Speaker-Targeted Audio-Visual Models for Speech Recognition in Cocktail-Party Environments

06/13/2019 ∙ by Guan-Lin Chao, et al. ∙ Carnegie Mellon University 0

Speech recognition in cocktail-party environments remains a significant challenge for state-of-the-art speech recognition systems, as it is extremely difficult to extract an acoustic signal of an individual speaker from a background of overlapping speech with similar frequency and temporal characteristics. We propose the use of speaker-targeted acoustic and audio-visual models for this task. We complement the acoustic features in a hybrid DNN-HMM model with information of the target speaker's identity as well as visual features from the mouth region of the target speaker. Experimentation was performed using simulated cocktail-party data generated from the GRID audio-visual corpus by overlapping two speakers's speech on a single acoustic channel. Our audio-only baseline achieved a WER of 26.3 model improved the WER to 4.4 even more pronounced effect, improving the WER to 3.6 approaches, however, did not significantly improve performance further. Our work demonstrates that speaker-targeted models can significantly improve the speech recognition in cocktail party environments.

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1 Introduction

Automatic Speech Recognition (ASR) in cocktail-party environments aims to recognize the speech of an individual speaker from a background containing many concurrent voices, and has attracted researchers for decades [1, 2]. Current ASR systems can decode clear speech well in relatively noiseless environments. However, in a cocktail-party environment, their performance is severely degraded in the presence of loud noise or interfering speech signals, especially when the acoustic signal of the speaker of interest and the background share similar frequency and temporal characteristics [3]. Some previous approaches to this problem can be: multimodal robust features and blind signal separation, or a hybrid of both.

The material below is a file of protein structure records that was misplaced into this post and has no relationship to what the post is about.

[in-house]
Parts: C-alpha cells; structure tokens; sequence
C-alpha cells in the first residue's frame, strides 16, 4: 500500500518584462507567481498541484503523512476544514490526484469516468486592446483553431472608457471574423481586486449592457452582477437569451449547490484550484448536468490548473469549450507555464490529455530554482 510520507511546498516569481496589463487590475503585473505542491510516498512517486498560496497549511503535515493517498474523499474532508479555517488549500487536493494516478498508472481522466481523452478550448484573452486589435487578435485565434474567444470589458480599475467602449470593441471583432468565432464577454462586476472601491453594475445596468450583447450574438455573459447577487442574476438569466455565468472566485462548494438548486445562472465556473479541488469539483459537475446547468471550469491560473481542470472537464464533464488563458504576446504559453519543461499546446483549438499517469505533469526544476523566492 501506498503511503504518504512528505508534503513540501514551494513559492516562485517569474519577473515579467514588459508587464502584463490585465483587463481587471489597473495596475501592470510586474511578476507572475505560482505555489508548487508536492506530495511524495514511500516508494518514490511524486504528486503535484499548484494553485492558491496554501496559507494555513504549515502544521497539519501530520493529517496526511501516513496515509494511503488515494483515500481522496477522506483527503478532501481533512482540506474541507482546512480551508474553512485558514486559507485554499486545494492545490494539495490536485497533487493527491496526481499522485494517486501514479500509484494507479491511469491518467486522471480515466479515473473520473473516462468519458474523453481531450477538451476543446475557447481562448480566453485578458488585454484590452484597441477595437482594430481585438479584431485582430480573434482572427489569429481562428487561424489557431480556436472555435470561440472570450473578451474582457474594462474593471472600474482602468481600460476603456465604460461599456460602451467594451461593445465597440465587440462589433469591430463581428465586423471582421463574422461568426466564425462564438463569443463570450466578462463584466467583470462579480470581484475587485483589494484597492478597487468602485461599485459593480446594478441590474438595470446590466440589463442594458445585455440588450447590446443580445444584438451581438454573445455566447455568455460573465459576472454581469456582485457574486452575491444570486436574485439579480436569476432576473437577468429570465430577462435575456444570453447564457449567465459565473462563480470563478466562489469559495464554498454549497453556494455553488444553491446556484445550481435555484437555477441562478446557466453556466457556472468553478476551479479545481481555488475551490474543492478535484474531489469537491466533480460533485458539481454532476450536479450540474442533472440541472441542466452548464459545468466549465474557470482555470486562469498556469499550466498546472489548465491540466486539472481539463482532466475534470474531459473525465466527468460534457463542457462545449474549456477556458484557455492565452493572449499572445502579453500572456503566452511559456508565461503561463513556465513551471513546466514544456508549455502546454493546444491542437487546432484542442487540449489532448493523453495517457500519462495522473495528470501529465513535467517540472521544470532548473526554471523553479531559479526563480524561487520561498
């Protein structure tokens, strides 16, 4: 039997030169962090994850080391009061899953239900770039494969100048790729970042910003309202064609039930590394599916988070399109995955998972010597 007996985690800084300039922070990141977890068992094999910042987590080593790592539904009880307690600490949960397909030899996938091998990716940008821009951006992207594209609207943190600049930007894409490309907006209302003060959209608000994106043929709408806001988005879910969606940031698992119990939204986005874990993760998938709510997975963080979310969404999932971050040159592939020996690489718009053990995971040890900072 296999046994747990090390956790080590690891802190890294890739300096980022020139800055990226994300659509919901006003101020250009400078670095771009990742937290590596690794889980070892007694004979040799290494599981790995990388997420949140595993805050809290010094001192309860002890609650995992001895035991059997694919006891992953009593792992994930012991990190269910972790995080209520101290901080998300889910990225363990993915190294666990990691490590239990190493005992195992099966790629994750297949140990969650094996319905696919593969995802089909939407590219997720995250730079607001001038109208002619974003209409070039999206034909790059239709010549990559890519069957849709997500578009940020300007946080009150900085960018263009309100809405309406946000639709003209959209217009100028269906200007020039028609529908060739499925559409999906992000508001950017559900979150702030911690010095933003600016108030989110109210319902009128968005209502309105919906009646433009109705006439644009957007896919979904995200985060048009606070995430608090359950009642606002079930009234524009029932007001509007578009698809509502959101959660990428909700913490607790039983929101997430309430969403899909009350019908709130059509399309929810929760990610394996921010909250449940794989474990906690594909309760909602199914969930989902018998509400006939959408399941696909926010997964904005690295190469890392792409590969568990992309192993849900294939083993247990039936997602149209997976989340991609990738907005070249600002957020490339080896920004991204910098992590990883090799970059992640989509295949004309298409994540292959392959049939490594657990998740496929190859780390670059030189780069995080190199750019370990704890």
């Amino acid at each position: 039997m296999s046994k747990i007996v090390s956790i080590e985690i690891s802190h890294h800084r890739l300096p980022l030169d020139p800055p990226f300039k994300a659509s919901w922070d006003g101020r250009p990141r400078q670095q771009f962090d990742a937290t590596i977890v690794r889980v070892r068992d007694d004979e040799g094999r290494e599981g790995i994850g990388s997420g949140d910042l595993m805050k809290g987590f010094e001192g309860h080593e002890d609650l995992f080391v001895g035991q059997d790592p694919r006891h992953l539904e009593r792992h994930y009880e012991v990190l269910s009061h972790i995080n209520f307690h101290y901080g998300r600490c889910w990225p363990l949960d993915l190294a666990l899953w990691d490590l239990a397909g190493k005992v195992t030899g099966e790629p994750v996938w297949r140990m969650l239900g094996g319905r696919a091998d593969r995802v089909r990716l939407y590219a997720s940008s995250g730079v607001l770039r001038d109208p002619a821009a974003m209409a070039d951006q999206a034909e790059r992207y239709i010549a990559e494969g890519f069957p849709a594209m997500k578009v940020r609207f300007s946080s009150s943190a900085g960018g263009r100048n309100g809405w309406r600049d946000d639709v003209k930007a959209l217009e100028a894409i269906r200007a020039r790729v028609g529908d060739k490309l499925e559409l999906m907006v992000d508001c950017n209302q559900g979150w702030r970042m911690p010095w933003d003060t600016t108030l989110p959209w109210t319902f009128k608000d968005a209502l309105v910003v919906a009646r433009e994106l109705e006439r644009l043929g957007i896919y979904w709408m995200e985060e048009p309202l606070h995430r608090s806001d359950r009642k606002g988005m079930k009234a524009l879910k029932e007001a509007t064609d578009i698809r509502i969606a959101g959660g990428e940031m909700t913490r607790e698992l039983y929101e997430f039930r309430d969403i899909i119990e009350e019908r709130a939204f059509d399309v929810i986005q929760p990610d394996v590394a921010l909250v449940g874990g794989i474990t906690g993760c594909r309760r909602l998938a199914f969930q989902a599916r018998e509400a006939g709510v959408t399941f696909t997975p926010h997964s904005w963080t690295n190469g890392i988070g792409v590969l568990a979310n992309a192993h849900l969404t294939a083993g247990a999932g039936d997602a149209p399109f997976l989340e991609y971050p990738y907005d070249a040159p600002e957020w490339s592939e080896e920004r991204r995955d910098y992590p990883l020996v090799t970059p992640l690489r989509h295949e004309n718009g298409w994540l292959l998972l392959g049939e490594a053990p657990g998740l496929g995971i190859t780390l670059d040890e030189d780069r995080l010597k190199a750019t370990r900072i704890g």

In ASR systems, it is common to adapt a well-trained, general acoustic model to new users or environmental conditions. [4]

proposed to supply speaker identity vectors,

i-vectors

as input features to a deep neural network (DNN) along with acoustic features.

[5] extended [4] by factorizing i-vectors to represent speaker as well as acoustic environment. [6]

trained speaker-specific parameters jointly with acoustic features in an adaptive DNN-hidden Markov model (DNN-HMM) for word recognition.

[7, 8, 9] proposed training speaker-specific discriminant features (referred to as speaker codes and bottleneck features) for fast DNN-HMM speaker adaptation in speech recognition. [10]

extended the speaker codes approach to convolutional neural network-HMM (CNN-HMM) systems.

[11] investigated different NN architectures of learning i-vectors for input feature mapping.

Inspired by humans’ ability to use other sensory information like visual cues and knowledge about the environment to recognize speech, research in audio-visual ASR has also demonstrated the advantage of using audio-visual features over audio-only features in robust speech recognition. The McGurk effect was introduced in [12], which illustrates that visual information can affect human’s interpretation of audio signals. In [1], low dimensional lip movement vectors, eigenlips, were used to complement acoustic features for ASR. In [13]

, generalized versions of HMMs, factorial HMM and the coupled HMM, were used to fuse auditory and visual information, in which the HMM parameters were able to be trained with dynamic Bayesian networks. In

[14], the authors proposed a DNN-based approach to learning multimodal features and a shared representation between modalities. In [15]